Survey research in Australia during the period of the introduction of a Goods

Survey research in australia during the period of the

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consensus, about how the tax system should evolve. Survey research in Australia during the period of the introduction of a Goods and Services Tax (GST) is supportive of this analysis (Braithwaite et al., 2001). Taxation, while not popular, is generally accepted as a social benefit. Resistance was a common enough response to the tax system in the Australian population (55%), but cynicism in the form of disengagement from the system was contained to a small proportion of the population (7%) (see Braithwaite, Chapter 2, this volume). These findings would lead us to expect some conflict in deliberations about taxation with a significant proportion placing themselves publicly in opposition to the tax office. But because most people are committed to a tax system in general, a process of genuine deliberation will build legitimacy in the long run as the authority demonstrates integrity and citizens accept their obligations to pay tax. Hostility from taxpayers because the relationship with the tax authority is poor provides one reason why tax authorities need to be ever vigilant that their actions consistently convey soundness of purpose. Failure to communicate and critically analyse soundness of purpose occurs most dramatically in the public view when compliance is prioritized by the organisation above overall integrity. Admittedly, setting priorities for compliance management is not left to chance by any tax authority and remains the subject of much deliberation and debate at the senior levels of the organisation and of government. The question, however, remains: How should trade-offs be made that maximize revenue gained from compliance activities while protecting the integrity of the tax system? Conclusion The above analysis reveals why finding the optimal mix of compliance and integrity is no easy task. At the end of the day, the quality of the solution to a compliance integrity dilemma rests on the experience and wisdom of senior bureaucrats. What the above analysis can offer, however, are three principles that may be useful in understanding how good decisions come to be made by senior tax managers when a compliance integrity dilemma arises. First and foremost, both compliance and integrity can be boosted by investing in the human dimension of taxpayer management. Fundamentally, this means making a concerted effort to build a shared understanding with the community about what a tax system does and how it is best designed. Taxpayer management extends from the general to the specific. At the general level is the task of educating the community about the importance of a tax system and persuading them of its value. Outlining the principles for and methods of tax collection for the public and committing the organisation to the effective monitoring of compliance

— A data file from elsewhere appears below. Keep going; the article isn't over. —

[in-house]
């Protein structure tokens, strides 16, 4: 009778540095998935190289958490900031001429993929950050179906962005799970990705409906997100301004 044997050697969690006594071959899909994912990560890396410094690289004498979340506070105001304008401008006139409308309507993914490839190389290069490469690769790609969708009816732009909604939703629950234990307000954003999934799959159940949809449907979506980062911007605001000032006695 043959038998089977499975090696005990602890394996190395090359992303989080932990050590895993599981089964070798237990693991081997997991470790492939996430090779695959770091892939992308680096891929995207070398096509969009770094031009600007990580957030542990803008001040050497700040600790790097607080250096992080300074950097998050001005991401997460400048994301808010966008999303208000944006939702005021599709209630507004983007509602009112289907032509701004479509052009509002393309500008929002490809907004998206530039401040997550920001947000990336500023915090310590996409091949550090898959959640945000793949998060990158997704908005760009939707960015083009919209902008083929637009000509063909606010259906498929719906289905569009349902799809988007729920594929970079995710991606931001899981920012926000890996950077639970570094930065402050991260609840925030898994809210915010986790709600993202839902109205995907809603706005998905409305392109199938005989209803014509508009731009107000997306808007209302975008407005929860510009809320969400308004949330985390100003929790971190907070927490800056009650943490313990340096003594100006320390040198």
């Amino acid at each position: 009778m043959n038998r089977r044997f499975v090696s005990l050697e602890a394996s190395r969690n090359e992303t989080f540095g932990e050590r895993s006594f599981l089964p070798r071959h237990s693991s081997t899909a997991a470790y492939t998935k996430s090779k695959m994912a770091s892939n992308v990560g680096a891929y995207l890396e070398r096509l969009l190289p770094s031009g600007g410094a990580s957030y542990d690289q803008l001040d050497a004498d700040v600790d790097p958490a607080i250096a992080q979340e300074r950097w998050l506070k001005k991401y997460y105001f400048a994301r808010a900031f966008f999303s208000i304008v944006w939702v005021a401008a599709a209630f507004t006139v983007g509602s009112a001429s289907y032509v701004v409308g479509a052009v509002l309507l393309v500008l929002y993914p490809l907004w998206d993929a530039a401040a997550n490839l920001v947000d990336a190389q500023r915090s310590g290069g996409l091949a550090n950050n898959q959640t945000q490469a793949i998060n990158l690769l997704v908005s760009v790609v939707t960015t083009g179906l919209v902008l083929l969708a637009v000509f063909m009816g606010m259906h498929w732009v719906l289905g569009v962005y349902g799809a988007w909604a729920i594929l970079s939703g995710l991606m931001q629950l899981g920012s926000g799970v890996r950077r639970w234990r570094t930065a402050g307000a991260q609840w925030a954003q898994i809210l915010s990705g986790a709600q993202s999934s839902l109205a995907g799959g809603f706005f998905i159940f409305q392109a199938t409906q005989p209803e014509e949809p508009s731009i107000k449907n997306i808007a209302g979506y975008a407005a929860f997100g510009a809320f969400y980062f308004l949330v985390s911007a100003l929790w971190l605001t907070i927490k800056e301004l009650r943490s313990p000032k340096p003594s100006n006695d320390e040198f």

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284 Taxing Democracy are further steps that a tax authority can take in an effort to win public support and establish a cooperative and responsive relationship with the community at large. At a more specific level, taxpayer management involves not only the pronouncement
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  • Fall '16
  • tax authority, Australian Taxation Office, Tax Office, Compliance Model

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